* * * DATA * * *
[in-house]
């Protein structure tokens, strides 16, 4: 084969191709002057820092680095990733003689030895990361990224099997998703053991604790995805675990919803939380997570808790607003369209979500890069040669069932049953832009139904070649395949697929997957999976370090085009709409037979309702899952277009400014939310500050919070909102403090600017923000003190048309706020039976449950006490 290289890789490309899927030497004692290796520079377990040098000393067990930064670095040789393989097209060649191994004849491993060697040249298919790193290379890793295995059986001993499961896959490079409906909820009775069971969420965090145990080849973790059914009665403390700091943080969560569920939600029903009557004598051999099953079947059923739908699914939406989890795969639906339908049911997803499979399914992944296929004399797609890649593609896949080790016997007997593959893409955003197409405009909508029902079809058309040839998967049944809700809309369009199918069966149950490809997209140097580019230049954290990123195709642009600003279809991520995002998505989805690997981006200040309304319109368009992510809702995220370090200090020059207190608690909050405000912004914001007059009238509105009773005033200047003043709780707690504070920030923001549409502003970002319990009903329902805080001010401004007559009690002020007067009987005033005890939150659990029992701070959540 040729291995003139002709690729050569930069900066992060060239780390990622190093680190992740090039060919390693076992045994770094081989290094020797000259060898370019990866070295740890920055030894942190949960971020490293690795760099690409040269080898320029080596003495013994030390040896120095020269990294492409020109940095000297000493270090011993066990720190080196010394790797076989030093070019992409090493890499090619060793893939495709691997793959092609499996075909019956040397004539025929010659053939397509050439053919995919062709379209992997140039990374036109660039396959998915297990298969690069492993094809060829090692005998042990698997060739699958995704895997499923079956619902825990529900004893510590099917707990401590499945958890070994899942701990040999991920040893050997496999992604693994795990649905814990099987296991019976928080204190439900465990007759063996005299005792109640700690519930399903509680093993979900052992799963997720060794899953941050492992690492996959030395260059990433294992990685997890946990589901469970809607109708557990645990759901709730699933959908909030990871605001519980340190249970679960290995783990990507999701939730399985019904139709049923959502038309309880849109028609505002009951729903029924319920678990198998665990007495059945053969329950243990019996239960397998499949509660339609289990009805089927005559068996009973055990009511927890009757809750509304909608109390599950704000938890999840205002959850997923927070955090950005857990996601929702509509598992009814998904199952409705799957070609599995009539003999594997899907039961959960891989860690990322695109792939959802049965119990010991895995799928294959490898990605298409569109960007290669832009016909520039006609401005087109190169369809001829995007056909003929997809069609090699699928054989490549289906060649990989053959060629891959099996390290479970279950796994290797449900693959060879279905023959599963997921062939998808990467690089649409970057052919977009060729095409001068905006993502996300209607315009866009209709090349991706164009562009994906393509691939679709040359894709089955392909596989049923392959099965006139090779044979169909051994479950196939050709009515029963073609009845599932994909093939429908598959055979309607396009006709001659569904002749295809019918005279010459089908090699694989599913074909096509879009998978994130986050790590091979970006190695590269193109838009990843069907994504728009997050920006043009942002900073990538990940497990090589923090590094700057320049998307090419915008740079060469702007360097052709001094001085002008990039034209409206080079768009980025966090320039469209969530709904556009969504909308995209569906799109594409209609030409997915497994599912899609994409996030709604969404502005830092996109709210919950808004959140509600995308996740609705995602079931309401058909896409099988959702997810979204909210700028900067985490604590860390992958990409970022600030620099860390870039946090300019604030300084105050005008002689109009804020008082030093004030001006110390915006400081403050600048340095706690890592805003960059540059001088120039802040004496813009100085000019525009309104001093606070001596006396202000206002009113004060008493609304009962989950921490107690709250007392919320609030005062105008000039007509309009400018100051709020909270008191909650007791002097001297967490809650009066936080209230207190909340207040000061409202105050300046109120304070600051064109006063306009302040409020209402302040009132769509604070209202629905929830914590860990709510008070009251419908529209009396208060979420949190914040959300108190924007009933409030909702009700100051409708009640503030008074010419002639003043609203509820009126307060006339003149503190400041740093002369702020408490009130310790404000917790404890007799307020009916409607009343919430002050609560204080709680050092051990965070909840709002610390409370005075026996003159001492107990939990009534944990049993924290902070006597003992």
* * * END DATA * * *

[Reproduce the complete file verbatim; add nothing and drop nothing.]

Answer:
[in-house]
């Protein structure tokens, strides 16, 4: 084969191709002057820092680095990733003689030895990361990224099997998703053991604790995805675990919803939380997570808790607003369209979500890069040669069932049953832009139904070649395949697929997957999976370090085009709409037979309702899952277009400014939310500050919070909102403090600017923000003190048309706020039976449950006490 290289890789490309899927030497004692290796520079377990040098000393067990930064670095040789393989097209060649191994004849491993060697040249298919790193290379890793295995059986001993499961896959490079409906909820009775069971969420965090145990080849973790059914009665403390700091943080969560569920939600029903009557004598051999099953079947059923739908699914939406989890795969639906339908049911997803499979399914992944296929004399797609890649593609896949080790016997007997593959893409955003197409405009909508029902079809058309040839998967049944809700809309369009199918069966149950490809997209140097580019230049954290990123195709642009600003279809991520995002998505989805690997981006200040309304319109368009992510809702995220370090200090020059207190608690909050405000912004914001007059009238509105009773005033200047003043709780707690504070920030923001549409502003970002319990009903329902805080001010401004007559009690002020007067009987005033005890939150659990029992701070959540 040729291995003139002709690729050569930069900066992060060239780390990622190093680190992740090039060919390693076992045994770094081989290094020797000259060898370019990866070295740890920055030894942190949960971020490293690795760099690409040269080898320029080596003495013994030390040896120095020269990294492409020109940095000297000493270090011993066990720190080196010394790797076989030093070019992409090493890499090619060793893939495709691997793959092609499996075909019956040397004539025929010659053939397509050439053919995919062709379209992997140039990374036109660039396959998915297990298969690069492993094809060829090692005998042990698997060739699958995704895997499923079956619902825990529900004893510590099917707990401590499945958890070994899942701990040999991920040893050997496999992604693994795990649905814990099987296991019976928080204190439900465990007759063996005299005792109640700690519930399903509680093993979900052992799963997720060794899953941050492992690492996959030395260059990433294992990685997890946990589901469970809607109708557990645990759901709730699933959908909030990871605001519980340190249970679960290995783990990507999701939730399985019904139709049923959502038309309880849109028609505002009951729903029924319920678990198998665990007495059945053969329950243990019996239960397998499949509660339609289990009805089927005559068996009973055990009511927890009757809750509304909608109390599950704000938890999840205002959850997923927070955090950005857990996601929702509509598992009814998904199952409705799957070609599995009539003999594997899907039961959960891989860690990322695109792939959802049965119990010991895995799928294959490898990605298409569109960007290669832009016909520039006609401005087109190169369809001829995007056909003929997809069609090699699928054989490549289906060649990989053959060629891959099996390290479970279950796994290797449900693959060879279905023959599963997921062939998808990467690089649409970057052919977009060729095409001068905006993502996300209607315009866009209709090349991706164009562009994906393509691939679709040359894709089955392909596989049923392959099965006139090779044979169909051994479950196939050709009515029963073609009845599932994909093939429908598959055979309607396009006709001659569904002749295809019918005279010459089908090699694989599913074909096509879009998978994130986050790590091979970006190695590269193109838009990843069907994504728009997050920006043009942002900073990538990940497990090589923090590094700057320049998307090419915008740079060469702007360097052709001094001085002008990039034209409206080079768009980025966090320039469209969530709904556009969504909308995209569906799109594409209609030409997915497994599912899609994409996030709604969404502005830092996109709210919950808004959140509600995308996740609705995602079931309401058909896409099988959702997810979204909210700028900067985490604590860390992958990409970022600030620099860390870039946090300019604030300084105050005008002689109009804020008082030093004030001006110390915006400081403050600048340095706690890592805003960059540059001088120039802040004496813009100085000019525009309104001093606070001596006396202000206002009113004060008493609304009962989950921490107690709250007392919320609030005062105008000039007509309009400018100051709020909270008191909650007791002097001297967490809650009066936080209230207190909340207040000061409202105050300046109120304070600051064109006063306009302040409020209402302040009132769509604070209202629905929830914590860990709510008070009251419908529209009396208060979420949190914040959300108190924007009933409030909702009700100051409708009640503030008074010419002639003043609203509820009126307060006339003149503190400041740093002369702020408490009130310790404000917790404890007799307020009916409607009343919430002050609560204080709680050092051990965070909840709002610390409370005075026996003159001492107990939990009534944990049993924290902070006597003992």